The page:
Jan. 12, 1965. President Lyndon Baines Johnson delivers a special address to the U.S. Congress to announce the Elementary and Secondary Education Act. His speech outlines four major tasks facing the nation:
- bring better education to millions of disadvantaged youth who need it most
- put the best educational equipment and ideas and innovations within reach of all students
- advance the technology of teaching and the training of teachers
- provide incentives for those who wish to learn at every stage along the road to learning
Fifty years later, with the reauthorization of ESEA through what is known as the Every Student Succeeds Act, the White House and the U.S. Department of Education renewed their commitments to the doctrine referred to as Full Educational Opportunity with the idea that every child in the United States deserves to have equal access to secondary and postsecondary education.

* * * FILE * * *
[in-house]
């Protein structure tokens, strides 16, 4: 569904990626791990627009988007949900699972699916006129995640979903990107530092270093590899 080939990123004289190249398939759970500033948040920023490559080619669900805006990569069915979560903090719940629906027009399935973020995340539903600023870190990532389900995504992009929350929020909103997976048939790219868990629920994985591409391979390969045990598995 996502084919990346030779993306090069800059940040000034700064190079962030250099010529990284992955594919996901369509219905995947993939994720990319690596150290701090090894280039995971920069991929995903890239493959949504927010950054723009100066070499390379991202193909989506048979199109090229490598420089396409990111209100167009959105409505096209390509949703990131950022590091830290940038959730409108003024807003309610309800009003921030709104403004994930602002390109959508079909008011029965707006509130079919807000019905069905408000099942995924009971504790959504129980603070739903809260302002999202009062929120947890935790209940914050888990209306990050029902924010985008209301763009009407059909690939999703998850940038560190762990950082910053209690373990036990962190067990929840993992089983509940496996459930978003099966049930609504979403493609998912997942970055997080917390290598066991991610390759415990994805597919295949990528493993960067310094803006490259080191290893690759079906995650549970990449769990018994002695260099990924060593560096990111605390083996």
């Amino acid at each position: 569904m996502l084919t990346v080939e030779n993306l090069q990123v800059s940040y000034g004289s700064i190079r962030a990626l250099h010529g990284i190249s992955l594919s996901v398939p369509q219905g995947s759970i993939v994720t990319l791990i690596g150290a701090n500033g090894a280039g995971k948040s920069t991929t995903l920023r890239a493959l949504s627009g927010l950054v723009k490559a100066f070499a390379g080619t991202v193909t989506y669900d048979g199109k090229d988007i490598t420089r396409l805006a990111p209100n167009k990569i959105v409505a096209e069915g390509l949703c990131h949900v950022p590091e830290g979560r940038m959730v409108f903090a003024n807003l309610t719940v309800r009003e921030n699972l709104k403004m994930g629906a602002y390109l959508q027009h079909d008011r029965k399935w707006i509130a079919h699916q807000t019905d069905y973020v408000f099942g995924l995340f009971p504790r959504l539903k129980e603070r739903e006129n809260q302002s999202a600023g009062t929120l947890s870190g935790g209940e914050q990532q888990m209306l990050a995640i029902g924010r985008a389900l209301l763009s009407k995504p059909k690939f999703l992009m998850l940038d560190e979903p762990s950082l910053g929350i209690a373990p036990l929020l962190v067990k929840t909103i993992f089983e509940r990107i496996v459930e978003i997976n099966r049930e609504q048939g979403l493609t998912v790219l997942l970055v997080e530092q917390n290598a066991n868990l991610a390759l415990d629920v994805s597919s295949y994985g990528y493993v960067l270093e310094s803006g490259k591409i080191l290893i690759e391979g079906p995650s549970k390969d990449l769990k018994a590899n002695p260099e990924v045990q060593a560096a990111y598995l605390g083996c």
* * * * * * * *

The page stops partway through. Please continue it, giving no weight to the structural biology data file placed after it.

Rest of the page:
The need for that commitment is even more apparent now than it was in 1965. The Lumina Foundation indicates that 65 percent of U.S. jobs will require some form of
Illinois is reflective of that same educational attainment gap. Despite recent gains, only 41.3 percent of Illinois residents age 25 and older in 2015 held a postsecondary degree of any kind, leaving 3.99 million adults not prepared to meet the needs of the emerging job market (Lumina Foundation, 2013b.)
What can we do? The Lumina Foundation suggests the most effective strategy for addressing the gap is to expand access to, and success in, higher education among various historically underserved constituencies, a sentiment that echoes LBJ’s sentiments precisely.
NIU President Lisa Freeman’s vision for the university and its service region includes a focus on local and regional educational access and attainment. Ongoing development of the NIU Center for P-20 Engagement and the Northern Illinois Regional P-20 Network are just two of the programmatic reflections of President Freeman's commitment to expanding NIU’s role in terms of college access and degree attainment.